Movie Review: Rebecca Hall’s paranoid stand-off with Tim Roth over a lost baby — “Resurrection”

Rebecca Hall’s reinvention as the queen of “smart horror” continues, more or less apace, with “Resurrection,” a paranoid and metaphorical thriller so cryptic that it borders on obscurant.

So this Andrew Semans film has that, a chilly tone built from slick production design and an increasingly under threat/unhinged Hall in common with “The Night House,” her most recent dip in the genre pool.

Hall plays Margaret, a highly-competent mid-level exec at a bio tech/pharmaceutical firm who could be the poster woman for “Lean In.” A single mom, unsentimentally involved with a married subordinate (Michael Esper), she may not give off “life advice” vibes to us, but she’s who intern Gwyn (Angela Wong Carbone) goes to for career and romantic guidance. Margaret sizes up Gwyn’s description of a plainly-manipulative lover in an instant.

“You should find someone who makes you feel good.

The 40 year-old Margaret schedules assignations with her lover and family time in her tony two story designer flat for bonding and “hovering” over her ready-for-college daughter Abbie (Grace Kaufman).

But things start to unravel with a tooth, wholly extracted, that Abbie finds tucked in her things.

It isn’t just Abbie’s bike accident, which Margaret is slow to respond to because she was having a nooner with her married man, that makes Mom “even more suffocating than usual.” She’s spied a stranger from her past (Tim Roth) lurking around the edges of their world — in a store, a park, on a street. Abbie doesn’t recognize the threat. No one but Margaret does.

“Who’s going to protect you?”

What follows is a swirl of paranoid reactions, over-reactions and confrontations as Margaret tries to prepare for dealing with this David Moore she knew in her teens, and frantically attempts to alert others to what she believes he’s capable of.

Semans’ script suggests guilt, blame and next-level psychological mind-games in the connection between his heroine and her perceived nemesis. As in other films that go down this path, there’s uncertainty about what’s actually happening to Margaret and what’s just in her head.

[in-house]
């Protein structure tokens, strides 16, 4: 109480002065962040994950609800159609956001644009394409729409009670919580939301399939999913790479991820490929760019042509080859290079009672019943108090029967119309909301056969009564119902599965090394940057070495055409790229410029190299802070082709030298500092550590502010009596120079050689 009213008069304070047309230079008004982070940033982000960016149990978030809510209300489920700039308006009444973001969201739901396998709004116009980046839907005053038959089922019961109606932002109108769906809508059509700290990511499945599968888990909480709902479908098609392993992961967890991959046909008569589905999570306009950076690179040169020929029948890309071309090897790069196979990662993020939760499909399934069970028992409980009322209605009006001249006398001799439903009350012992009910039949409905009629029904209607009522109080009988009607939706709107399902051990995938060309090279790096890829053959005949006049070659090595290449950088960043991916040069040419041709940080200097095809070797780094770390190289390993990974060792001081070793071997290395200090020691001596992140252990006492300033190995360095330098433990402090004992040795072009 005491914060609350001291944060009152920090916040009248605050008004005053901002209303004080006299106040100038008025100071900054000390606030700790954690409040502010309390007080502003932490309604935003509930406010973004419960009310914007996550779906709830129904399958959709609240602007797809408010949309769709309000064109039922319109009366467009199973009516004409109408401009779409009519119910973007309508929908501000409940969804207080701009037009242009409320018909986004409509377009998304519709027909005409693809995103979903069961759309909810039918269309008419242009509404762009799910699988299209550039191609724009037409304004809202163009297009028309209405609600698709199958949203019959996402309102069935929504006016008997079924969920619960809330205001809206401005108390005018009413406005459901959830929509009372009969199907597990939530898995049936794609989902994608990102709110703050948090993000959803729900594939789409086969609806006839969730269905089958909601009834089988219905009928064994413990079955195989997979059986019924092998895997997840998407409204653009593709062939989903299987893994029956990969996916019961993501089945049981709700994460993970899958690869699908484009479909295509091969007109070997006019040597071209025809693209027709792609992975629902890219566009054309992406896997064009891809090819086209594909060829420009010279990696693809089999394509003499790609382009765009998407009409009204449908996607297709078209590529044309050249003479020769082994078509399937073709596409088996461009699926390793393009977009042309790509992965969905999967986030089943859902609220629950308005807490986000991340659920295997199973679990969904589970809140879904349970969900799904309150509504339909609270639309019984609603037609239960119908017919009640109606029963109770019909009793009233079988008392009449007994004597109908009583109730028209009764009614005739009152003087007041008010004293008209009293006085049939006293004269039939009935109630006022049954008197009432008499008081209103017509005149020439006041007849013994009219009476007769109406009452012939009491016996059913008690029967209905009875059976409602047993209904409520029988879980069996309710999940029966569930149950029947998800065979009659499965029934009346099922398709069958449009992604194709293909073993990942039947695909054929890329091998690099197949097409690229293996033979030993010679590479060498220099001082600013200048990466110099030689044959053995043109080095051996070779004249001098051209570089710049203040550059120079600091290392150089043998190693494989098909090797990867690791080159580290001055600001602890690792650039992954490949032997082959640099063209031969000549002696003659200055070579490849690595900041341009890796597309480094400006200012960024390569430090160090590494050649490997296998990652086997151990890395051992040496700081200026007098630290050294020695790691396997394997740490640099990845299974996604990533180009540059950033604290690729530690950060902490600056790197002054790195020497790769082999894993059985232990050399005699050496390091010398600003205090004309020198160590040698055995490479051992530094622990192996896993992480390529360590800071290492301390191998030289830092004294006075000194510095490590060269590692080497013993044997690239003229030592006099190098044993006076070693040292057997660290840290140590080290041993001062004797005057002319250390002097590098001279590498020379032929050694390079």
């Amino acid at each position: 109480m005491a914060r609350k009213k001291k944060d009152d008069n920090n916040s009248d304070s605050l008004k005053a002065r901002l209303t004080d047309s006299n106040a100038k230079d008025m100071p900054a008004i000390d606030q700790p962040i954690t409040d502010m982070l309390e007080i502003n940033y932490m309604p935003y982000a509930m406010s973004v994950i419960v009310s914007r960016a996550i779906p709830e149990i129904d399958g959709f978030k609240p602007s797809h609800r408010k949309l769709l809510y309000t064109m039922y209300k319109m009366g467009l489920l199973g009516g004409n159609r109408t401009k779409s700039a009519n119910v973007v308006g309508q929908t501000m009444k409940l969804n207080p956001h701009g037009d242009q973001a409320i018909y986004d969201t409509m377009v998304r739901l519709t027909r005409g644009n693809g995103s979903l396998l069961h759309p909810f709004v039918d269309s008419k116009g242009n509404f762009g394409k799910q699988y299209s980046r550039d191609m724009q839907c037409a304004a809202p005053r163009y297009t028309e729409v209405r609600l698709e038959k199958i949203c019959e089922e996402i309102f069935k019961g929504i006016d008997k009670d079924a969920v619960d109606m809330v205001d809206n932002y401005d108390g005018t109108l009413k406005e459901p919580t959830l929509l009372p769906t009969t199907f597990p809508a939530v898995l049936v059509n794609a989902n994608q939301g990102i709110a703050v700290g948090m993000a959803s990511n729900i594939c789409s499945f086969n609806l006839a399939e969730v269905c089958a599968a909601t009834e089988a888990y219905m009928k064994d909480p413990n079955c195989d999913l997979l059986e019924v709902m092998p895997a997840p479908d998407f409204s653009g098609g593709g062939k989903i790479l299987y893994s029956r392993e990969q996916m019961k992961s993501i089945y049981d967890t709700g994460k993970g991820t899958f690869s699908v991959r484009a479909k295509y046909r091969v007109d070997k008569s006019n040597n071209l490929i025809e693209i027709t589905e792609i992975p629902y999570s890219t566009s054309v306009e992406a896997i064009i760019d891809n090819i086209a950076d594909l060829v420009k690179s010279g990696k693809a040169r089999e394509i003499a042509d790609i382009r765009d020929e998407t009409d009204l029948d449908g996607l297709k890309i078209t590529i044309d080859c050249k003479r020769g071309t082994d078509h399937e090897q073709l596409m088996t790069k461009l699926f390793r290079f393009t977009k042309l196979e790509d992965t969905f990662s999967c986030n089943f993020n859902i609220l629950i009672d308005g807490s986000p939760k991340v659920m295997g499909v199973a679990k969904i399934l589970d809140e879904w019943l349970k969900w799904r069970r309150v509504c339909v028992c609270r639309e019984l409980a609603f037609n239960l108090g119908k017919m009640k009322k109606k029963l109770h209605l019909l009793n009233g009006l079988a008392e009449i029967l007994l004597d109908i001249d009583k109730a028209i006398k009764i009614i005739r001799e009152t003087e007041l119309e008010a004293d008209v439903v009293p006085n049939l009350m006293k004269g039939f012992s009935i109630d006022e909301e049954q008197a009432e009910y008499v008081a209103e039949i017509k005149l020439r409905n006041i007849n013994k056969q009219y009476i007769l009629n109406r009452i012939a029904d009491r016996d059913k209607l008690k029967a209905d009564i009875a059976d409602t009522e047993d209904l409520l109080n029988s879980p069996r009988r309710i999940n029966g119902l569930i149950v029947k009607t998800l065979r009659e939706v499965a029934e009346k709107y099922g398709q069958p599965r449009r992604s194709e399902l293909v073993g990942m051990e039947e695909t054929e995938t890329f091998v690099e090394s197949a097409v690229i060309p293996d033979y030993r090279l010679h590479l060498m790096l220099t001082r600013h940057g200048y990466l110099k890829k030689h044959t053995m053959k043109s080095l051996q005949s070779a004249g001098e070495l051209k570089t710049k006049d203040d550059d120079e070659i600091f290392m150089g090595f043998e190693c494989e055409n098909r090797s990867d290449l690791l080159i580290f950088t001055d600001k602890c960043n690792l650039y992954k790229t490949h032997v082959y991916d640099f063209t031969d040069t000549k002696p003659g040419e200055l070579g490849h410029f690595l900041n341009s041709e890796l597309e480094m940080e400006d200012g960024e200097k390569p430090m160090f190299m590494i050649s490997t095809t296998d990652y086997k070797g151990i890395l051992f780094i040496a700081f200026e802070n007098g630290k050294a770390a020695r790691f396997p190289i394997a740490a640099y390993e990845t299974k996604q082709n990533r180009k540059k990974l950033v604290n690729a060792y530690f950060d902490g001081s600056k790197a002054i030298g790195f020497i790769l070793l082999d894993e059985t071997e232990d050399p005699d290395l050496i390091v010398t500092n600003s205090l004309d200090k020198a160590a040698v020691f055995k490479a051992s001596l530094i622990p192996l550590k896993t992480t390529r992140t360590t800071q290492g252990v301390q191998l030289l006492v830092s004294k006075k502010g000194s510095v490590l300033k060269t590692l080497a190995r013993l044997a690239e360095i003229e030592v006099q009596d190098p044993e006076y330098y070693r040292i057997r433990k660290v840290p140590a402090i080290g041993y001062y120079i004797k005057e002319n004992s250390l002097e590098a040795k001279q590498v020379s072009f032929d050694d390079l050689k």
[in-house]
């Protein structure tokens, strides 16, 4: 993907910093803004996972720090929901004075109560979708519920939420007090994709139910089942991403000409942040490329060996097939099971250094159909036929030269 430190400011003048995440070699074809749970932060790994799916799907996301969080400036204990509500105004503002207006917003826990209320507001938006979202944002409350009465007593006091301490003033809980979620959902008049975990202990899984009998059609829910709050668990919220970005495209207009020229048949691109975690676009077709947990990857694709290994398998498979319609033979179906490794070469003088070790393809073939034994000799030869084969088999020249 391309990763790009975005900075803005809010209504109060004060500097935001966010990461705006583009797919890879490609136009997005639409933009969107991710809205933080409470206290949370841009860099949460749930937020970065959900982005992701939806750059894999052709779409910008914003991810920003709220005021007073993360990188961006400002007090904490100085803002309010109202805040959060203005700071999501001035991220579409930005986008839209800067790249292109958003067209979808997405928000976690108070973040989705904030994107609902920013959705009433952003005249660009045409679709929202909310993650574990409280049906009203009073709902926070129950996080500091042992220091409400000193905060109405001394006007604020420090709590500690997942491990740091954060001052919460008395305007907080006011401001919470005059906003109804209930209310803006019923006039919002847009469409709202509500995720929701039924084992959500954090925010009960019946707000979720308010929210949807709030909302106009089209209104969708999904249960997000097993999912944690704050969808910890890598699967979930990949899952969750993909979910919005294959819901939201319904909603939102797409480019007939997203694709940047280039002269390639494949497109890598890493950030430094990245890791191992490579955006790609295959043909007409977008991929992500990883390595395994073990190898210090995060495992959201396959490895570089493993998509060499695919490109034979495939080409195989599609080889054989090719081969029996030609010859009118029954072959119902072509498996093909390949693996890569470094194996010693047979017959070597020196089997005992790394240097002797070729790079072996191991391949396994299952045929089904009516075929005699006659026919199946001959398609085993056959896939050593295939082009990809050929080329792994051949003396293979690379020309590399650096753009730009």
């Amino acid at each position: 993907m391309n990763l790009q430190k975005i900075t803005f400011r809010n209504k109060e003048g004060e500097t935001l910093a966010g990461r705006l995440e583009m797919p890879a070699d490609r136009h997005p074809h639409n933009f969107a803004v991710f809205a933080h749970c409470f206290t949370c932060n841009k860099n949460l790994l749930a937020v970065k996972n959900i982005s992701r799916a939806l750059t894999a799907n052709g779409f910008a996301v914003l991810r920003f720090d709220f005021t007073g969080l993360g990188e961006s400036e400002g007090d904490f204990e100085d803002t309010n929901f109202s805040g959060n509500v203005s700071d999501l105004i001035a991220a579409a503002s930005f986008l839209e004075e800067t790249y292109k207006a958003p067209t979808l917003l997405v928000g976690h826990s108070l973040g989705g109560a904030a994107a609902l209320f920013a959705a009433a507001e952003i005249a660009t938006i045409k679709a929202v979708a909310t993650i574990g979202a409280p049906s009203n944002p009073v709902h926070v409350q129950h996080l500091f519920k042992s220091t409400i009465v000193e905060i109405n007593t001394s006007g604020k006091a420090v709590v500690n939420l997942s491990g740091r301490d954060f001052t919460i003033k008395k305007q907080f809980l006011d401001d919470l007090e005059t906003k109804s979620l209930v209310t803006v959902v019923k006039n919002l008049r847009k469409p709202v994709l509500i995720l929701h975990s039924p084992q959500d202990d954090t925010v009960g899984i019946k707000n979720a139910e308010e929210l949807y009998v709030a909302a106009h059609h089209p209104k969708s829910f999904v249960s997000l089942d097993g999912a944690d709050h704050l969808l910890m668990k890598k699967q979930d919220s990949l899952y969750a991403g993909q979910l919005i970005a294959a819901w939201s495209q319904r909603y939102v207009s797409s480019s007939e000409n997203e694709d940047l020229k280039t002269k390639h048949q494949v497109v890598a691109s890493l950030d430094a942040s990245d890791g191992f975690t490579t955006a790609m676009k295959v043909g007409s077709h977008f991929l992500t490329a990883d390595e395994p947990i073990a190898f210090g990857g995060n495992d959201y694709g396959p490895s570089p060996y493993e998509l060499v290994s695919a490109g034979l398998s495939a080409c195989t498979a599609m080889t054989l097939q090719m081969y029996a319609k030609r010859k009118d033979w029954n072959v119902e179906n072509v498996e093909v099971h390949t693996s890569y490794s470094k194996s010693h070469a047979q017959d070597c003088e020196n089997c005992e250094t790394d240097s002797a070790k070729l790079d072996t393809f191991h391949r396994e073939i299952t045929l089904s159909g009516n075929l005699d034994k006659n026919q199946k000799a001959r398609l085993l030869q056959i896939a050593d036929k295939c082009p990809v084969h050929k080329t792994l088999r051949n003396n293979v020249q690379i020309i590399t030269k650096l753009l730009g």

Roth serves up an understated sort of “Gaslight” level of sinister here as Moore protests she’s mistaken him for someone else, then backhandedly reveals that lie when he starts his decades-old manipulations, demanding “a kindness” from this woman he once toyed with like a puppeteer.

That’s how she sees him, anyway.

Hall gives us Six Degrees of Separation from her Sanity in Margaret’s unraveling, a performance that conveys impotent rage, grief, guilt and paranoia without bluntly explaining what transpired way back when, and what’s going on now. Unless, of course, the deranged version of events that she “confesses” to her intern can be taken at face value.

I could have used a more blatant laying out of the cards in what might be a Roe vs. Wade thriller, or something more overtly traumatic and horrific. Semans leans on “cryptic” too hard, even as his killer cast ensures this “Resurrection” will have its riveting, harrowing moments no matter how much symbolic and obscure the filmmaker tries to be.

Rating: unrated, violence, sexual content, profanity

Cast: Rebecca Hall, Grace Kaufman, Michael Esper, Angela Wong Carbone and Tim Roth.

Credits: Scripted and directed by Andrew Semans. An IFC/Shudder release.

Running time: 1:43

About Roger Moore

Movie Critic, formerly with McClatchy-Tribune News Service, Orlando Sentinel, published in Spin Magazine, The World and now published here, Orlando Magazine, Autoweek Magazine
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